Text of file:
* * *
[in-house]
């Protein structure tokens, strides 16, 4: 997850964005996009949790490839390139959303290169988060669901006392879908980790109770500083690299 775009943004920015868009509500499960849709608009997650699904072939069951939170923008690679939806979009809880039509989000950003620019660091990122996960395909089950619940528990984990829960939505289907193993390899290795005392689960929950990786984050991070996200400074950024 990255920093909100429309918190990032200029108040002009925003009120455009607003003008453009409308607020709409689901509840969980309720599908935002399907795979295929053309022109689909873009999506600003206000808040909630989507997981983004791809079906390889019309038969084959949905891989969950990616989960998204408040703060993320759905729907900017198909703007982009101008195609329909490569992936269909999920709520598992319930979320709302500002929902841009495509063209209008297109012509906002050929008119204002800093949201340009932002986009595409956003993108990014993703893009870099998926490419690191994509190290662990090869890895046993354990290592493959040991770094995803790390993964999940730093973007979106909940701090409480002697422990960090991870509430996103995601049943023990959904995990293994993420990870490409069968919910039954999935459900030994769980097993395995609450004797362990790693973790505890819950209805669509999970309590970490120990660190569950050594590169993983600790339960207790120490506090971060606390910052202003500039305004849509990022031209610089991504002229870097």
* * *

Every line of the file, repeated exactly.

[in-house]
């Protein structure tokens, strides 16, 4: 997850964005996009949790490839390139959303290169988060669901006392879908980790109770500083690299 775009943004920015868009509500499960849709608009997650699904072939069951939170923008690679939806979009809880039509989000950003620019660091990122996960395909089950619940528990984990829960939505289907193993390899290795005392689960929950990786984050991070996200400074950024 990255920093909100429309918190990032200029108040002009925003009120455009607003003008453009409308607020709409689901509840969980309720599908935002399907795979295929053309022109689909873009999506600003206000808040909630989507997981983004791809079906390889019309038969084959949905891989969950990616989960998204408040703060993320759905729907900017198909703007982009101008195609329909490569992936269909999920709520598992319930979320709302500002929902841009495509063209209008297109012509906002050929008119204002800093949201340009932002986009595409956003993108990014993703893009870099998926490419690191994509190290662990090869890895046993354990290592493959040991770094995803790390993964999940730093973007979106909940701090409480002697422990960090991870509430996103995601049943023990959904995990293994993420990870490409069968919910039954999935459900030994769980097993395995609450004797362990790693973790505890819950209805669509999970309590970490120990660190569950050594590169993983600790339960207790120490506090971060606390910052202003500039305004849509990022031209610089991504002229870097």